SACRAMENTO, Calif. — Just before Gov. Jerry Brown signed the state budget with little fanfare last week, Assembly Republicans celebrated at Downtown Ford, standing before cars they said would become cheaper overnight because they blocked tax extensions.
"This is a great day for California," said Assemblyman Tim Donnelly, R-Twin Peaks. "The death of these taxes is the rebirth of our economy."
If Republicans judge themselves by taxes alone, they scored a victory this year.
But Capitol experts say they also lost for the foreseeable future their best opportunity to reduce pensions, impose a stronger spending cap, or roll back regulations that affect businesses.
"It's up to them going forward if they want to put all of their resources into one issue or spread them between more," said Dan Schnur, a former GOP strategist and director of the Jesse Unruh Institute of Politics at the University of Southern California. "Right now, they are a one- issue party in the Legislature."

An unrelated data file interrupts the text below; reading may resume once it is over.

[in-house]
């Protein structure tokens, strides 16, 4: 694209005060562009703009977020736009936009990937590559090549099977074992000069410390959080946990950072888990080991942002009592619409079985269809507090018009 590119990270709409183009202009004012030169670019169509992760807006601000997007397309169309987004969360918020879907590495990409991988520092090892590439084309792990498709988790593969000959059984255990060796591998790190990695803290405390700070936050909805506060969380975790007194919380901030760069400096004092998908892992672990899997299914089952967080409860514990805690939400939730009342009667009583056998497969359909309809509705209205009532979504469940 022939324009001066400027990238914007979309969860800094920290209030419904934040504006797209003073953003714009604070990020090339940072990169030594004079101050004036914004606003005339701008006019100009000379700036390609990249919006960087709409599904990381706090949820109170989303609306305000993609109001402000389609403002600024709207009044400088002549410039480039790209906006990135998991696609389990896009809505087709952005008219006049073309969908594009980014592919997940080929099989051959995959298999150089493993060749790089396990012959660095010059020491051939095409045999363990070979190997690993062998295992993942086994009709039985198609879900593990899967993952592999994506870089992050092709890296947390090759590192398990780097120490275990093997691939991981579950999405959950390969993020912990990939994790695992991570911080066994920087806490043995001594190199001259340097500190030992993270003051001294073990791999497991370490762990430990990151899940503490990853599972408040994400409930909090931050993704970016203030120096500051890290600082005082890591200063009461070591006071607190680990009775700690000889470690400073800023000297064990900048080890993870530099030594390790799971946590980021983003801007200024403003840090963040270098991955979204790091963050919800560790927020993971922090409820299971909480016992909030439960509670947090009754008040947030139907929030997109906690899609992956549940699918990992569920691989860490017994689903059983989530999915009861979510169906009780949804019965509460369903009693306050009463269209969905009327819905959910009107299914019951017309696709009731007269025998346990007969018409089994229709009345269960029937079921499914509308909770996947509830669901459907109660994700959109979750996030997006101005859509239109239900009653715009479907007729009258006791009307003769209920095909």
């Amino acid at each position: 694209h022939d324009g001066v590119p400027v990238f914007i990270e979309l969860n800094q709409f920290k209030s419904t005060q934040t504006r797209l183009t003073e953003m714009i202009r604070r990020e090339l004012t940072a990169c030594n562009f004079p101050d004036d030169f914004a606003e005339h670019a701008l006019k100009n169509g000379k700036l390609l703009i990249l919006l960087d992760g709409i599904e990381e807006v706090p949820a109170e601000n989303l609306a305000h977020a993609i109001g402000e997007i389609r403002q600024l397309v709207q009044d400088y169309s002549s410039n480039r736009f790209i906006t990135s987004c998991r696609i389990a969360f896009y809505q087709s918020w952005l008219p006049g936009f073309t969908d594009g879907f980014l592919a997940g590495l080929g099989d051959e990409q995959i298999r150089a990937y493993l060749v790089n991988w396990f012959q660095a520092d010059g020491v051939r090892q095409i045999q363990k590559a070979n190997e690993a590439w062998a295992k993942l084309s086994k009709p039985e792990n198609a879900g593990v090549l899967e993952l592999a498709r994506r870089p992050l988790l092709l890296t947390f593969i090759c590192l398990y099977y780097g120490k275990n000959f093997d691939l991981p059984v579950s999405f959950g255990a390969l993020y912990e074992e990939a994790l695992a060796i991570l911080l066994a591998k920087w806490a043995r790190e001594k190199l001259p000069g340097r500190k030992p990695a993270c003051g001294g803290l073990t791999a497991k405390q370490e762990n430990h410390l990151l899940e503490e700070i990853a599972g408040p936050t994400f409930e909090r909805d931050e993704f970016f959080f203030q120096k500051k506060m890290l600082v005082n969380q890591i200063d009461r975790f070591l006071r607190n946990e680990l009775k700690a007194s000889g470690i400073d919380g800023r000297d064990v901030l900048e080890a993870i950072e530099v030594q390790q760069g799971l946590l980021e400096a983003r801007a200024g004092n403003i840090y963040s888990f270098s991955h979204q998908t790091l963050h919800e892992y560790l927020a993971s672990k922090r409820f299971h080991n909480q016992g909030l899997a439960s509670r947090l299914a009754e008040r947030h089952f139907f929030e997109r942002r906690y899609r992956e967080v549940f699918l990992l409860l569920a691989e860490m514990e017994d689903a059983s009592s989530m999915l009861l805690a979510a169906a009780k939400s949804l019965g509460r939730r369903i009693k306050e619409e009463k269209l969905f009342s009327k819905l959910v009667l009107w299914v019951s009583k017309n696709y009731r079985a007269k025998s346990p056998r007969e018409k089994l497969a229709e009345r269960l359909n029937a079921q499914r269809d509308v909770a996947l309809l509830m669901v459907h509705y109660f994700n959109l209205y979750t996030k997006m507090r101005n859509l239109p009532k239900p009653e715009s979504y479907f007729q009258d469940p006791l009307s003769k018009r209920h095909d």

Under new budget-writing rules, Brown and Democratic lawmakers built a majority-vote spending plan – one that lacked the governance changes sought by Republicans.
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